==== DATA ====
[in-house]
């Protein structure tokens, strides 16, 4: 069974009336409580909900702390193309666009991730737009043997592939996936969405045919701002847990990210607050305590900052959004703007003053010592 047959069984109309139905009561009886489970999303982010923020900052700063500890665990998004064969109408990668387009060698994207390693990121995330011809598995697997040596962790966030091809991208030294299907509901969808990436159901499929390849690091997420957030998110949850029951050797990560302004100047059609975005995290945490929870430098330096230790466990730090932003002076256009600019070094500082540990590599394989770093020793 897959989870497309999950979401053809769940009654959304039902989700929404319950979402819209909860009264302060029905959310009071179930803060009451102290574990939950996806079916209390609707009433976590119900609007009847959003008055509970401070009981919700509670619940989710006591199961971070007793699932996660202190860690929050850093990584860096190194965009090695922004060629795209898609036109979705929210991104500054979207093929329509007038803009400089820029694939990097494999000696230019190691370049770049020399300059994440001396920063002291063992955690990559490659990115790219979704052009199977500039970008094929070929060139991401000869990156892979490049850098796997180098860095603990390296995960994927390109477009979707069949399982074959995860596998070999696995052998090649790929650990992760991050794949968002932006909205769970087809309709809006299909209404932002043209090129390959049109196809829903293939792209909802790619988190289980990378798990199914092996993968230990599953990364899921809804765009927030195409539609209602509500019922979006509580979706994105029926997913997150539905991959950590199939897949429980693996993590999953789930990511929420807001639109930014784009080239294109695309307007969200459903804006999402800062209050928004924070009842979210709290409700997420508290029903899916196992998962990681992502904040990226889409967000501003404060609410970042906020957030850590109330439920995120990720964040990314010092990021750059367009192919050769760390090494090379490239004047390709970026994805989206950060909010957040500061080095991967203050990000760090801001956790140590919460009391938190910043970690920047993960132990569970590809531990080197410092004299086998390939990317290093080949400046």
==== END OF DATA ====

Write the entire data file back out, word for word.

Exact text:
[in-house]
């Protein structure tokens, strides 16, 4: 069974009336409580909900702390193309666009991730737009043997592939996936969405045919701002847990990210607050305590900052959004703007003053010592 047959069984109309139905009561009886489970999303982010923020900052700063500890665990998004064969109408990668387009060698994207390693990121995330011809598995697997040596962790966030091809991208030294299907509901969808990436159901499929390849690091997420957030998110949850029951050797990560302004100047059609975005995290945490929870430098330096230790466990730090932003002076256009600019070094500082540990590599394989770093020793 897959989870497309999950979401053809769940009654959304039902989700929404319950979402819209909860009264302060029905959310009071179930803060009451102290574990939950996806079916209390609707009433976590119900609007009847959003008055509970401070009981919700509670619940989710006591199961971070007793699932996660202190860690929050850093990584860096190194965009090695922004060629795209898609036109979705929210991104500054979207093929329509007038803009400089820029694939990097494999000696230019190691370049770049020399300059994440001396920063002291063992955690990559490659990115790219979704052009199977500039970008094929070929060139991401000869990156892979490049850098796997180098860095603990390296995960994927390109477009979707069949399982074959995860596998070999696995052998090649790929650990992760991050794949968002932006909205769970087809309709809006299909209404932002043209090129390959049109196809829903293939792209909802790619988190289980990378798990199914092996993968230990599953990364899921809804765009927030195409539609209602509500019922979006509580979706994105029926997913997150539905991959950590199939897949429980693996993590999953789930990511929420807001639109930014784009080239294109695309307007969200459903804006999402800062209050928004924070009842979210709290409700997420508290029903899916196992998962990681992502904040990226889409967000501003404060609410970042906020957030850590109330439920995120990720964040990314010092990021750059367009192919050769760390090494090379490239004047390709970026994805989206950060909010957040500061080095991967203050990000760090801001956790140590919460009391938190910043970690920047993960132990569970590809531990080197410092004299086998390939990317290093080949400046």